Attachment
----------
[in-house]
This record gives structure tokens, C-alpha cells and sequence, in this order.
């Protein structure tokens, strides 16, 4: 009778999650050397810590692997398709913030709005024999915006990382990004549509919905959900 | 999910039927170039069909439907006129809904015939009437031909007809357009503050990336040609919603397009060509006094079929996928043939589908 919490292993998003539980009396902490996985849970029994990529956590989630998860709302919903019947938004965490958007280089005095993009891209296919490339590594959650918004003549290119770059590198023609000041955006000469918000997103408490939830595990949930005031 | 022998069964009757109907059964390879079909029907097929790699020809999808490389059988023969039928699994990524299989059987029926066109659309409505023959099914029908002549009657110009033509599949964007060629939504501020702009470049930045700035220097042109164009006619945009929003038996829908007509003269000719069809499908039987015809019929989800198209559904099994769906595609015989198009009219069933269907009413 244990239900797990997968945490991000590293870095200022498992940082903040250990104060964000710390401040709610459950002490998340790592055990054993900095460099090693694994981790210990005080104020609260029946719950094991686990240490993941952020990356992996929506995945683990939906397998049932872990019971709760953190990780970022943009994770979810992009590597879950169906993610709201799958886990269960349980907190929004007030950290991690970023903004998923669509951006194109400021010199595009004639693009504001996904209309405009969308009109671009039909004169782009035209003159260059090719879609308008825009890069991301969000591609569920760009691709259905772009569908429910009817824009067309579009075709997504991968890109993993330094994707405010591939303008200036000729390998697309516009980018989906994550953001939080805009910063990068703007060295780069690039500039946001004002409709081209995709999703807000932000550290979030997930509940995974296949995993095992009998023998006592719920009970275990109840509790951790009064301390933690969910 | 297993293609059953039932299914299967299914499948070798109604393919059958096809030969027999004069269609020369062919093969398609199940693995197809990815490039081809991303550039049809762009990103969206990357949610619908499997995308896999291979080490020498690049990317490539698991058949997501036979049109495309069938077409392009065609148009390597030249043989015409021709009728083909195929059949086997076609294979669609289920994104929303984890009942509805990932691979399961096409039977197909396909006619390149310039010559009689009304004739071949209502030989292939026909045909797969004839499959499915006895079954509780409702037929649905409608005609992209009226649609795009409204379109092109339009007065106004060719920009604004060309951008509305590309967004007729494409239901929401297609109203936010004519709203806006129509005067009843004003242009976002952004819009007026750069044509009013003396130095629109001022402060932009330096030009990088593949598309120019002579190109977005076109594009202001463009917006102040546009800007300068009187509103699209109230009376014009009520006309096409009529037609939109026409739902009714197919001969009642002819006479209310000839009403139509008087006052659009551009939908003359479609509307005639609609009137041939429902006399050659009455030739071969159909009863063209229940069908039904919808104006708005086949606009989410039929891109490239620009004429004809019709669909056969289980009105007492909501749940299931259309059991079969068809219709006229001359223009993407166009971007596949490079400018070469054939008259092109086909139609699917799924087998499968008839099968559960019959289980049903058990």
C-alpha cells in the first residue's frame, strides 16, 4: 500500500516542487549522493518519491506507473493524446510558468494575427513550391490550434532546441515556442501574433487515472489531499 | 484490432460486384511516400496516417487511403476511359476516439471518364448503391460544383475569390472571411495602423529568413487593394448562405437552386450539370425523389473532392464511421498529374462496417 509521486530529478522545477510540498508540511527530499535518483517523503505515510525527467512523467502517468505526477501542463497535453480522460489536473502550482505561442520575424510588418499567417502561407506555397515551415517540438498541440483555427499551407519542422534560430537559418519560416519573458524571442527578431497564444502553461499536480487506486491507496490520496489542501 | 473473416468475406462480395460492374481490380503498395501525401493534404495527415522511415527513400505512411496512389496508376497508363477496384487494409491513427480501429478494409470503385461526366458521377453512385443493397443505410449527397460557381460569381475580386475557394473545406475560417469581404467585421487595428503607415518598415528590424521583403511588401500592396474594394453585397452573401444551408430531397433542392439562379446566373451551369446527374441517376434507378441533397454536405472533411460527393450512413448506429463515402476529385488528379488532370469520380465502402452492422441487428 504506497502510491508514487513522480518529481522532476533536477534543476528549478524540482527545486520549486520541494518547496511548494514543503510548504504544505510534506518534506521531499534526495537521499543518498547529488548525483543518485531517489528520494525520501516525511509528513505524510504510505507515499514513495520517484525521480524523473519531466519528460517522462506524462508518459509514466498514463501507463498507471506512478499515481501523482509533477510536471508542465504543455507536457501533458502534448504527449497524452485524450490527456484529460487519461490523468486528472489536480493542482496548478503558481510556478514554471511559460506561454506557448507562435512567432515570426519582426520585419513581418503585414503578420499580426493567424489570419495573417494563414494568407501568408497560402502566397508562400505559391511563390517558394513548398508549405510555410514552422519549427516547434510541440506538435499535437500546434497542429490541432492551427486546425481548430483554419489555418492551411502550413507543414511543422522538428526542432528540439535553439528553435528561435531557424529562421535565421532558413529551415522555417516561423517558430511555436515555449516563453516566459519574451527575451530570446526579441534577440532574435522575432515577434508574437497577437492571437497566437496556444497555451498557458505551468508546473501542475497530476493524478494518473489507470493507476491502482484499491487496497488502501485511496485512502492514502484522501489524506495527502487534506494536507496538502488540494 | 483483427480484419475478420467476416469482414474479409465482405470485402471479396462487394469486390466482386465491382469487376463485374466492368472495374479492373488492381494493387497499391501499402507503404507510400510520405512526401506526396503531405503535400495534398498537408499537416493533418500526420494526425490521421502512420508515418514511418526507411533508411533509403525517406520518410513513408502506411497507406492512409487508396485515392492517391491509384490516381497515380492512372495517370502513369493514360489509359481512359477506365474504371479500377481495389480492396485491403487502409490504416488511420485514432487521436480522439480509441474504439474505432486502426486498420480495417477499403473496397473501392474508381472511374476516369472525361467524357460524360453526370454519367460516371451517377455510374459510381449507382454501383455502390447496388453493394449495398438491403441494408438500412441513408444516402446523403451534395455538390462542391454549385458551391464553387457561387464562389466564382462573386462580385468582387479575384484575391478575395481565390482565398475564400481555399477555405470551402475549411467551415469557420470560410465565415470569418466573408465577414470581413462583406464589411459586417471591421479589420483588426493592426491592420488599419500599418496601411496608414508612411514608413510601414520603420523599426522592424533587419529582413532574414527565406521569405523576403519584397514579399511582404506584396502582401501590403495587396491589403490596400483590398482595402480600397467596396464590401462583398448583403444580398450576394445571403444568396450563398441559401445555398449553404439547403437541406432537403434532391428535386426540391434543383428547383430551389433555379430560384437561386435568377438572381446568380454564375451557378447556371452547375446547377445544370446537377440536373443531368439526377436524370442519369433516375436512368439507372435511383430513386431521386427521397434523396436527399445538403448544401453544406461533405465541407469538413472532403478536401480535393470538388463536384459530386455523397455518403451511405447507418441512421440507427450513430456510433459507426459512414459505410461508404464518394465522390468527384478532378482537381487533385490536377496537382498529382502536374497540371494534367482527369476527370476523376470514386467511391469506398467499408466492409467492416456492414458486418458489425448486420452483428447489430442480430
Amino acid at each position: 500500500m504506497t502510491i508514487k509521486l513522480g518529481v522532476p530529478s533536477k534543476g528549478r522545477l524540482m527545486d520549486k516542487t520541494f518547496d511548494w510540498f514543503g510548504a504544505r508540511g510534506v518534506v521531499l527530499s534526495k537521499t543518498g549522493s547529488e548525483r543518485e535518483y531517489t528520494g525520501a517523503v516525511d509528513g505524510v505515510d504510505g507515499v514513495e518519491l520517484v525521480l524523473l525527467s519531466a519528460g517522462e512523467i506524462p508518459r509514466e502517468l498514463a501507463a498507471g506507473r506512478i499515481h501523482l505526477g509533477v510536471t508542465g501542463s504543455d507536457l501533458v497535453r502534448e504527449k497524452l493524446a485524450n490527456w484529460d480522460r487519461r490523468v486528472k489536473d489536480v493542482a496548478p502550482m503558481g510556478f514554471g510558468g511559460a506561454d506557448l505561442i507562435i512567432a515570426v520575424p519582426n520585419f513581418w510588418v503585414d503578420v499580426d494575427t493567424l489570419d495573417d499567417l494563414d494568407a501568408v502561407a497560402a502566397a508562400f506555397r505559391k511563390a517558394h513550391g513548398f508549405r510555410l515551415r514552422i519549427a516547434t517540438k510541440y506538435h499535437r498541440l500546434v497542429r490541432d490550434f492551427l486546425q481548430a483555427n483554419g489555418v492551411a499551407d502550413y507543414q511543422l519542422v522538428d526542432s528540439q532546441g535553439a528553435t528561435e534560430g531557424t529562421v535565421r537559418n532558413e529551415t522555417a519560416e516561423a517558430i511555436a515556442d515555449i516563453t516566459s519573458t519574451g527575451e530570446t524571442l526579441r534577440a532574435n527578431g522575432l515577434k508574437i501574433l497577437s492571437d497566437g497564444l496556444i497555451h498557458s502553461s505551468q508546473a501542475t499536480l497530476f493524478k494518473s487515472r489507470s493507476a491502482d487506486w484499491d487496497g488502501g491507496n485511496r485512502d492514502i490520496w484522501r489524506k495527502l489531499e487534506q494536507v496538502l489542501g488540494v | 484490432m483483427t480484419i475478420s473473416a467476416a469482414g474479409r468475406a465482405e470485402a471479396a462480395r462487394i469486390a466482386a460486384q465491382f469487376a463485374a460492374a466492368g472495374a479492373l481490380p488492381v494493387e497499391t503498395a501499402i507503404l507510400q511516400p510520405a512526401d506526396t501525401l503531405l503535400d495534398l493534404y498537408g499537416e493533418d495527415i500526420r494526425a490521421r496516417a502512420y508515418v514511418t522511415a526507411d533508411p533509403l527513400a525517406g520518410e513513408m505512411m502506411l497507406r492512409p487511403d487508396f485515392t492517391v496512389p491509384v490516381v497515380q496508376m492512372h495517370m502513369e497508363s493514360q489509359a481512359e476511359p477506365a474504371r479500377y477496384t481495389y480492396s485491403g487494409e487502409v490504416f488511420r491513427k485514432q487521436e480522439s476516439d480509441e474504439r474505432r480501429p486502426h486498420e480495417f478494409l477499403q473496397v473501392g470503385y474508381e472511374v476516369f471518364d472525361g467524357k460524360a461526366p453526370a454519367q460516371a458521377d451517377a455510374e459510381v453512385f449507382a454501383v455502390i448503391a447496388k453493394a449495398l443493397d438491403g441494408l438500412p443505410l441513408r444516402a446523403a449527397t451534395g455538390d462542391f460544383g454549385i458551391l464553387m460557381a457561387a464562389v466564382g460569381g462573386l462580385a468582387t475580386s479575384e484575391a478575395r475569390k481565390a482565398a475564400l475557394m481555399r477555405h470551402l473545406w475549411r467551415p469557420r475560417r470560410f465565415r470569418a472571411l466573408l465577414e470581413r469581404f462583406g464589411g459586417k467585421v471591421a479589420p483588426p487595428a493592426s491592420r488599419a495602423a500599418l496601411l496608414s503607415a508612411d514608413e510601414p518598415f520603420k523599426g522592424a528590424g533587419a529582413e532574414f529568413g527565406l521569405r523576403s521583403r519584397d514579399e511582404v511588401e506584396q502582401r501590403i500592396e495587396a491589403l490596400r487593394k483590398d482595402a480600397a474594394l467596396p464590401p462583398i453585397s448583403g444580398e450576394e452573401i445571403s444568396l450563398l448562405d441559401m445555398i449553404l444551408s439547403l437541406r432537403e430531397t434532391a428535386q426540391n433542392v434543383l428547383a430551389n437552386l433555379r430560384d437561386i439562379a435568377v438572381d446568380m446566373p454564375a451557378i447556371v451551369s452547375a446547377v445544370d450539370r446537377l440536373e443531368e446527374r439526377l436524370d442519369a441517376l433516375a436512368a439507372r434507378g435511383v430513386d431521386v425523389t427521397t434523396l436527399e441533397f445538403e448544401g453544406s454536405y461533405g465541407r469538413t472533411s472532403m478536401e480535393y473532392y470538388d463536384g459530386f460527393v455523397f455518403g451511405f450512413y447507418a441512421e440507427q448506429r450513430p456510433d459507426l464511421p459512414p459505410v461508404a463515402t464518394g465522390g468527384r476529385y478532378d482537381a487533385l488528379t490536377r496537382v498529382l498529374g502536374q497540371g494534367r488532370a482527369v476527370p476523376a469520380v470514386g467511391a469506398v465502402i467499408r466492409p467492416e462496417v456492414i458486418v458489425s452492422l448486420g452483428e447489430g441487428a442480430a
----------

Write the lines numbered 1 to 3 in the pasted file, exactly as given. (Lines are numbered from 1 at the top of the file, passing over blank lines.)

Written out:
[in-house]
This record gives structure tokens, C-alpha cells and sequence, in this order.
């Protein structure tokens, strides 16, 4: 009778999650050397810590692997398709913030709005024999915006990382990004549509919905959900 | 999910039927170039069909439907006129809904015939009437031909007809357009503050990336040609919603397009060509006094079929996928043939589908 919490292993998003539980009396902490996985849970029994990529956590989630998860709302919903019947938004965490958007280089005095993009891209296919490339590594959650918004003549290119770059590198023609000041955006000469918000997103408490939830595990949930005031 | 022998069964009757109907059964390879079909029907097929790699020809999808490389059988023969039928699994990524299989059987029926066109659309409505023959099914029908002549009657110009033509599949964007060629939504501020702009470049930045700035220097042109164009006619945009929003038996829908007509003269000719069809499908039987015809019929989800198209559904099994769906595609015989198009009219069933269907009413 244990239900797990997968945490991000590293870095200022498992940082903040250990104060964000710390401040709610459950002490998340790592055990054993900095460099090693694994981790210990005080104020609260029946719950094991686990240490993941952020990356992996929506995945683990939906397998049932872990019971709760953190990780970022943009994770979810992009590597879950169906993610709201799958886990269960349980907190929004007030950290991690970023903004998923669509951006194109400021010199595009004639693009504001996904209309405009969308009109671009039909004169782009035209003159260059090719879609308008825009890069991301969000591609569920760009691709259905772009569908429910009817824009067309579009075709997504991968890109993993330094994707405010591939303008200036000729390998697309516009980018989906994550953001939080805009910063990068703007060295780069690039500039946001004002409709081209995709999703807000932000550290979030997930509940995974296949995993095992009998023998006592719920009970275990109840509790951790009064301390933690969910 | 297993293609059953039932299914299967299914499948070798109604393919059958096809030969027999004069269609020369062919093969398609199940693995197809990815490039081809991303550039049809762009990103969206990357949610619908499997995308896999291979080490020498690049990317490539698991058949997501036979049109495309069938077409392009065609148009390597030249043989015409021709009728083909195929059949086997076609294979669609289920994104929303984890009942509805990932691979399961096409039977197909396909006619390149310039010559009689009304004739071949209502030989292939026909045909797969004839499959499915006895079954509780409702037929649905409608005609992209009226649609795009409204379109092109339009007065106004060719920009604004060309951008509305590309967004007729494409239901929401297609109203936010004519709203806006129509005067009843004003242009976002952004819009007026750069044509009013003396130095629109001022402060932009330096030009990088593949598309120019002579190109977005076109594009202001463009917006102040546009800007300068009187509103699209109230009376014009009520006309096409009529037609939109026409739902009714197919001969009642002819006479209310000839009403139509008087006052659009551009939908003359479609509307005639609609009137041939429902006399050659009455030739071969159909009863063209229940069908039904919808104006708005086949606009989410039929891109490239620009004429004809019709669909056969289980009105007492909501749940299931259309059991079969068809219709006229001359223009993407166009971007596949490079400018070469054939008259092109086909139609699917799924087998499968008839099968559960019959289980049903058990």